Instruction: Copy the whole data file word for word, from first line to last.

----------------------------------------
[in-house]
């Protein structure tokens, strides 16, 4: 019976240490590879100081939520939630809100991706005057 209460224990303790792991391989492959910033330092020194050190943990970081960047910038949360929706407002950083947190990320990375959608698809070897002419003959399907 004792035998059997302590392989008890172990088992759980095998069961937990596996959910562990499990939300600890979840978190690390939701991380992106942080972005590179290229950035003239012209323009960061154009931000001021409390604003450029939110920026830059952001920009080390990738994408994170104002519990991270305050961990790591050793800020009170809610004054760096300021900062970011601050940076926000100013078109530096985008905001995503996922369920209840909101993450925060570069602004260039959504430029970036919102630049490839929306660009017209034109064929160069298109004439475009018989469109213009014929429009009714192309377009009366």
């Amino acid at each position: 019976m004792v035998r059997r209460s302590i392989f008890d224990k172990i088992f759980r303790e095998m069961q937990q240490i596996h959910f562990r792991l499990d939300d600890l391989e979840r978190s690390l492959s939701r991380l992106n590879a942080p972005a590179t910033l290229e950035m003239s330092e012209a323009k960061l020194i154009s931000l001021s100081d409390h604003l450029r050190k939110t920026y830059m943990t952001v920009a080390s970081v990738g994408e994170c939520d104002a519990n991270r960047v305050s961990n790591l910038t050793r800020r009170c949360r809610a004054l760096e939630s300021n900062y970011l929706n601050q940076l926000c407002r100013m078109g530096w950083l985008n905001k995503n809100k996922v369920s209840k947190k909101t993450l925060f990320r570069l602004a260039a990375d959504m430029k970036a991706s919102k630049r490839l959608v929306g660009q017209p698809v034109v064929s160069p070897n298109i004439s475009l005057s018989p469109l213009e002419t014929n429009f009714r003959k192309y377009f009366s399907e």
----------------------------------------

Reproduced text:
[in-house]
């Protein structure tokens, strides 16, 4: 019976240490590879100081939520939630809100991706005057 209460224990303790792991391989492959910033330092020194050190943990970081960047910038949360929706407002950083947190990320990375959608698809070897002419003959399907 004792035998059997302590392989008890172990088992759980095998069961937990596996959910562990499990939300600890979840978190690390939701991380992106942080972005590179290229950035003239012209323009960061154009931000001021409390604003450029939110920026830059952001920009080390990738994408994170104002519990991270305050961990790591050793800020009170809610004054760096300021900062970011601050940076926000100013078109530096985008905001995503996922369920209840909101993450925060570069602004260039959504430029970036919102630049490839929306660009017209034109064929160069298109004439475009018989469109213009014929429009009714192309377009009366």
């Amino acid at each position: 019976m004792v035998r059997r209460s302590i392989f008890d224990k172990i088992f759980r303790e095998m069961q937990q240490i596996h959910f562990r792991l499990d939300d600890l391989e979840r978190s690390l492959s939701r991380l992106n590879a942080p972005a590179t910033l290229e950035m003239s330092e012209a323009k960061l020194i154009s931000l001021s100081d409390h604003l450029r050190k939110t920026y830059m943990t952001v920009a080390s970081v990738g994408e994170c939520d104002a519990n991270r960047v305050s961990n790591l910038t050793r800020r009170c949360r809610a004054l760096e939630s300021n900062y970011l929706n601050q940076l926000c407002r100013m078109g530096w950083l985008n905001k995503n809100k996922v369920s209840k947190k909101t993450l925060f990320r570069l602004a260039a990375d959504m430029k970036a991706s919102k630049r490839l959608v929306g660009q017209p698809v034109v064929s160069p070897n298109i004439s475009l005057s018989p469109l213009e002419t014929n429009f009714r003959k192309y377009f009366s399907e």